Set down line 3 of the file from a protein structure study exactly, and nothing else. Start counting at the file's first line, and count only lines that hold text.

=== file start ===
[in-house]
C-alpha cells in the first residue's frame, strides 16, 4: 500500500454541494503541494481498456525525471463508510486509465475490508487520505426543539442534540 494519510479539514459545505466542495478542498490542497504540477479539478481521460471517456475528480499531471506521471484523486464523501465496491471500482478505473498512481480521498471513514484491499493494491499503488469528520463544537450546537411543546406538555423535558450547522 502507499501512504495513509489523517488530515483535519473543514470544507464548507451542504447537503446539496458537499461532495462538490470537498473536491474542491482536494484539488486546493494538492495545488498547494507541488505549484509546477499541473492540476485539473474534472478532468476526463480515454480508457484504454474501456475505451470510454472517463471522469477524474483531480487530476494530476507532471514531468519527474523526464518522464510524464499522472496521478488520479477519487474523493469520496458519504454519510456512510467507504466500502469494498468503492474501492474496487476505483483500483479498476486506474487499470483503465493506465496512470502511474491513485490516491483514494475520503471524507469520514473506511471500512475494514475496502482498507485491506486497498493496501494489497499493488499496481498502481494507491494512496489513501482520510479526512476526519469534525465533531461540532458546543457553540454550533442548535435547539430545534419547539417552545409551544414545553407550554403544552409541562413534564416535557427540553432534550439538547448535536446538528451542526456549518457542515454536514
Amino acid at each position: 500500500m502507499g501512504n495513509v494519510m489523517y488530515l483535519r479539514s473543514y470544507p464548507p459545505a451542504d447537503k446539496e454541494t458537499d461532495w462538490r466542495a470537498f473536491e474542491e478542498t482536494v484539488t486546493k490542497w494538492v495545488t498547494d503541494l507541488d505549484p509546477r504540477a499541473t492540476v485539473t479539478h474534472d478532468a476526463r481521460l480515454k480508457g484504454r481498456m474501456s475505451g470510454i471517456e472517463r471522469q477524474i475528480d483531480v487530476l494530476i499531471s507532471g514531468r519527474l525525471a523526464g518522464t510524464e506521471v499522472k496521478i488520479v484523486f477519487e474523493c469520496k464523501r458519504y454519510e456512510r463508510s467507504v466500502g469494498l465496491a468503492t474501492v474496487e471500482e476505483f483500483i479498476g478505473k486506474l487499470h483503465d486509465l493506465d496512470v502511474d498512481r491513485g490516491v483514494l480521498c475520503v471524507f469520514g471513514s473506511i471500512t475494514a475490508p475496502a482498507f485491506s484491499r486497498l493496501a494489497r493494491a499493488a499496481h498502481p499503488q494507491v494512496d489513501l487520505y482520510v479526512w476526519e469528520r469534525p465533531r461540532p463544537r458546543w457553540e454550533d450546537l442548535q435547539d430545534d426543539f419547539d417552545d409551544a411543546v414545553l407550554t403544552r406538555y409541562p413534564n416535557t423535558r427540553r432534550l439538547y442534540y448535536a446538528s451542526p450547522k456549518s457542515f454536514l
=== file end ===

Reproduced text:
Amino acid at each position: 500500500m502507499g501512504n495513509v494519510m489523517y488530515l483535519r479539514s473543514y470544507p464548507p459545505a451542504d447537503k446539496e454541494t458537499d461532495w462538490r466542495a470537498f473536491e474542491e478542498t482536494v484539488t486546493k490542497w494538492v495545488t498547494d503541494l507541488d505549484p509546477r504540477a499541473t492540476v485539473t479539478h474534472d478532468a476526463r481521460l480515454k480508457g484504454r481498456m474501456s475505451g470510454i471517456e472517463r471522469q477524474i475528480d483531480v487530476l494530476i499531471s507532471g514531468r519527474l525525471a523526464g518522464t510524464e506521471v499522472k496521478i488520479v484523486f477519487e474523493c469520496k464523501r458519504y454519510e456512510r463508510s467507504v466500502g469494498l465496491a468503492t474501492v474496487e471500482e476505483f483500483i479498476g478505473k486506474l487499470h483503465d486509465l493506465d496512470v502511474d498512481r491513485g490516491v483514494l480521498c475520503v471524507f469520514g471513514s473506511i471500512t475494514a475490508p475496502a482498507f485491506s484491499r486497498l493496501a494489497r493494491a499493488a499496481h498502481p499503488q494507491v494512496d489513501l487520505y482520510v479526512w476526519e469528520r469534525p465533531r461540532p463544537r458546543w457553540e454550533d450546537l442548535q435547539d430545534d426543539f419547539d417552545d409551544a411543546v414545553l407550554t403544552r406538555y409541562p413534564n416535557t423535558r427540553r432534550l439538547y442534540y448535536a446538528s451542526p450547522k456549518s457542515f454536514l